President of Russia Dmitry Medvedev: Good afternoon, colleagues,
This is going to be an interesting meeting. Over the past four years I have been meeting regularly with representatives of parliamentary and non-parliamentary political parties, of which we don’t have too many. This is my second meeting with the leaders of political groups that are about to undergo state registration, and this meeting is being held in the expanded format: we have about 40 representatives of organising committees from very diverse political parties, from all sides of the political spectrum. Among those present – I know some of you – there are political heavyweights who have done a great deal for Russia’s political life in different periods, and there also are completely new people who are just starting out in politics.
In any case, I am very pleased that there are representatives of different political forces. Why is that? The answer is very simple. All of you represent the interests of our citizens and you do it each in your own way; you represent the interests that are already structured and those that are only appearing, using a wide variety of possibilities. I think in general this is a positive trend and it should be welcomed, if only because, every person in any political system is entitled to have the certainty that there is a political organisation representing his or her interests. This is the most important thing.
In my address [to the Federal Assembly] last year, I voiced the idea of improving our political system. I have no doubt that we are still at the very beginning of this process, and in general the political system’s development can never stop. Even the oldest, the most democratic political systems are still evolving. Our democracy is young and therefore our political system will develop regardless of who occupies which office.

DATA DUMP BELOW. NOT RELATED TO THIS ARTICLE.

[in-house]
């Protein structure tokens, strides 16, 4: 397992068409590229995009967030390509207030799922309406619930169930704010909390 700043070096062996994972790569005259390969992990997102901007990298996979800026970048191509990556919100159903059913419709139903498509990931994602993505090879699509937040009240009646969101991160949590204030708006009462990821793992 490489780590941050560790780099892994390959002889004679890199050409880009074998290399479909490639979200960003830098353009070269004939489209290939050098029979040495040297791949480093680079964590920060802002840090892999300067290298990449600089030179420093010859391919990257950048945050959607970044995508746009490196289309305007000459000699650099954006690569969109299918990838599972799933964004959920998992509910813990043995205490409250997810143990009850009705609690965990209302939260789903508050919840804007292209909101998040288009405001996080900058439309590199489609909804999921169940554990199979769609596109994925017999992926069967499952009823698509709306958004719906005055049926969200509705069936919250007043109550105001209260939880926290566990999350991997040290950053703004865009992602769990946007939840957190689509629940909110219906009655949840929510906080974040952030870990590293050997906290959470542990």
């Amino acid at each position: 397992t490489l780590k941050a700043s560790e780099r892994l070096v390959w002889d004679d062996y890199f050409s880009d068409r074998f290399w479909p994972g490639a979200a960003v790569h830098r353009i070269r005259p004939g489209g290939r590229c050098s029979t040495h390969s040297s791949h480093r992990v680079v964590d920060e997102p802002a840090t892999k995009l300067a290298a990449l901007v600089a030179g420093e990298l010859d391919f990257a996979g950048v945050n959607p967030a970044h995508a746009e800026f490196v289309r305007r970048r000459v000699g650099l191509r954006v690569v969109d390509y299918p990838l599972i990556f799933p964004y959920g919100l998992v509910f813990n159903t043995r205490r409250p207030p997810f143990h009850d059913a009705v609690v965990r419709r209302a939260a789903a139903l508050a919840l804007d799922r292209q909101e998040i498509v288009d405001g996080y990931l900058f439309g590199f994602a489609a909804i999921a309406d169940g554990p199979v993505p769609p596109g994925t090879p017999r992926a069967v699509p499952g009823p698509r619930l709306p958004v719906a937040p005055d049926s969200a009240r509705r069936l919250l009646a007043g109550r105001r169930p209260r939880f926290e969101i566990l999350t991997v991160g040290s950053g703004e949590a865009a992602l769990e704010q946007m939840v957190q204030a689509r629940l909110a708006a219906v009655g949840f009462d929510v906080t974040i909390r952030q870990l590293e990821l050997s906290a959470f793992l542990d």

”Every person in any political system is entitled to have the certainty that there is a political organisation representing his or her interests.“
I am glad that the law On Political Parties was drafted quickly and discussed by all political parties, both registered and unregistered. Amendments have been adopted, although as it always happens, not everyone was equally satisfied with them. But we’ll see. It is likely that this law, like many others, will continue to be improved.
In any case, I am pleased that the debate on the draft law was very active and different points of view were expressed. Let me remind you about something you know well: the law significantly reduced the minimum required number of members, from 40,000 to 500 people. Some tried to convince me that this number must be increased because otherwise we are likely to have many parties that inhabit the political fringe, the so-called political dwarfs. However, I believe that we must follow a normal, modern way, along with the whole world, and in most states the requirement for the minimum number of party members is nominal. That is why I insisted that this figure remained low. I am glad that the Federal Assembly has supported me in this.
The registration procedure for political parties has been made more flexible. As you know, the Justice Ministry now gives the parties three months to correct any errors that may have been made. In general, the Justice Ministry has altered its position to a certain extent. It should no longer be perceived as barrier troops, as the participants of our last meeting put it, but as a necessary filter to rule out legal mistakes. The refusal to register a political party must now be accompanied by a detailed explanation.